The Evergood Market space, empty for almost a year and a half on Massachusetts Avenue between Harvard and Porter squares, is being held so it can become another neighborhood grocery store, an owner said.
The 1676 Massachusetts Ave. property was not being actively marketed because Stone Investment Holdings is in negotiations with a butcher and grocer to occupy the space, but specifics couldn’t be given because terms and bank loans were all in flux, said Nancy Stone, one of the principals of Stone Holdings.
When asked about the fate of the property if the deal feel through, Stone said she was committed to bringing a similar business to the space – around 8,600 square feet between the ground floor and a basement.
Evergood shuttered in July 2016 after 67 years of operation, and residents of the Agassiz, North Commons, Radcliffe and Avon Hill neighborhoods have been wondering what will become of the space.
Residents have been frustrated by months of non-responses from the property owners and managers. Some who knew grocers interested in the space shortly after the store closed told identical stories of being stymied when attempting to make contact.
“The whole thing is indeed a mystery,” said Pattie Heyman, a Neighborhood 9 resident. “Why this store would be left almost a year and a half in the same condition with no cleaning up and a total eyesore is beyond my comprehension.”
Stone Holdings also owns nearby properties housing a Starbucks and the swank eatery Shepard. Marc Levin, part of the management team at Chestnut Hill Realty, acts as the leasing agent, but repeated inquiries as to the status of the property and its availability were ignored by Levin. His assistant said the property was not Chestnut Hill business and that Levin would need to respond to the query directly. (Initially the property’s availability was advertised in the window listed by UBA Realty, but eventually it came down. A call to UBA pointed Cambridge Day to Levin.)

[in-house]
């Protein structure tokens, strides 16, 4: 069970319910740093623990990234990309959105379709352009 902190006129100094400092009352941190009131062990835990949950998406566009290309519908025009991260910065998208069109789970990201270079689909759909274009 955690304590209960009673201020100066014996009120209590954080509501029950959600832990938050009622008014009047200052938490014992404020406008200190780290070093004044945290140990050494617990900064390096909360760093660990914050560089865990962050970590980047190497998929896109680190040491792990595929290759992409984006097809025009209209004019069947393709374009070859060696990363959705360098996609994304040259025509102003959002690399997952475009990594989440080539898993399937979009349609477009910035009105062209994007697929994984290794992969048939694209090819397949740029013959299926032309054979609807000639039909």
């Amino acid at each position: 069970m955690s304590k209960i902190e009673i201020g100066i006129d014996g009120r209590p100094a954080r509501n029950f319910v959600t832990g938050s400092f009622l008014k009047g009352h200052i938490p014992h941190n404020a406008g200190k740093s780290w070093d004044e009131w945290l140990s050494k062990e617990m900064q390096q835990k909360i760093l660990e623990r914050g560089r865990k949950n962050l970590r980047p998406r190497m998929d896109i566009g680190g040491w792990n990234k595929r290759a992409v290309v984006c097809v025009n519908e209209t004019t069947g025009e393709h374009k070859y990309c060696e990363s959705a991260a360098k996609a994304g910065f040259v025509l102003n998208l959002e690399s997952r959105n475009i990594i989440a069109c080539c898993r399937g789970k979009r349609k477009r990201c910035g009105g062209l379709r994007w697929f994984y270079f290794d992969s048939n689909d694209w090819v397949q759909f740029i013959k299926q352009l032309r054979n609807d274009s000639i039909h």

The store’s founding family, the Scholnicks, sold the store 16 years ago to manager William R. Carr. Two years later, Carr died. His wife, Diana Carr, took over the store and its financial challenges, but aging equipment and deepening financial pressures took their toll, leading her to close the store.
The unchanged storefront and lingering fixtures inside serve as a reminder of the loss to the community. “As a regular customer I miss a grocery where I can pick up food to make dinner,” resident Sarah Block said.
The nearest grocery stores are Star Markets on Beacon Street in Somerville and in Porter Square.
This post was updated Nov. 30, 2017, to note the Beacon Street Star Market.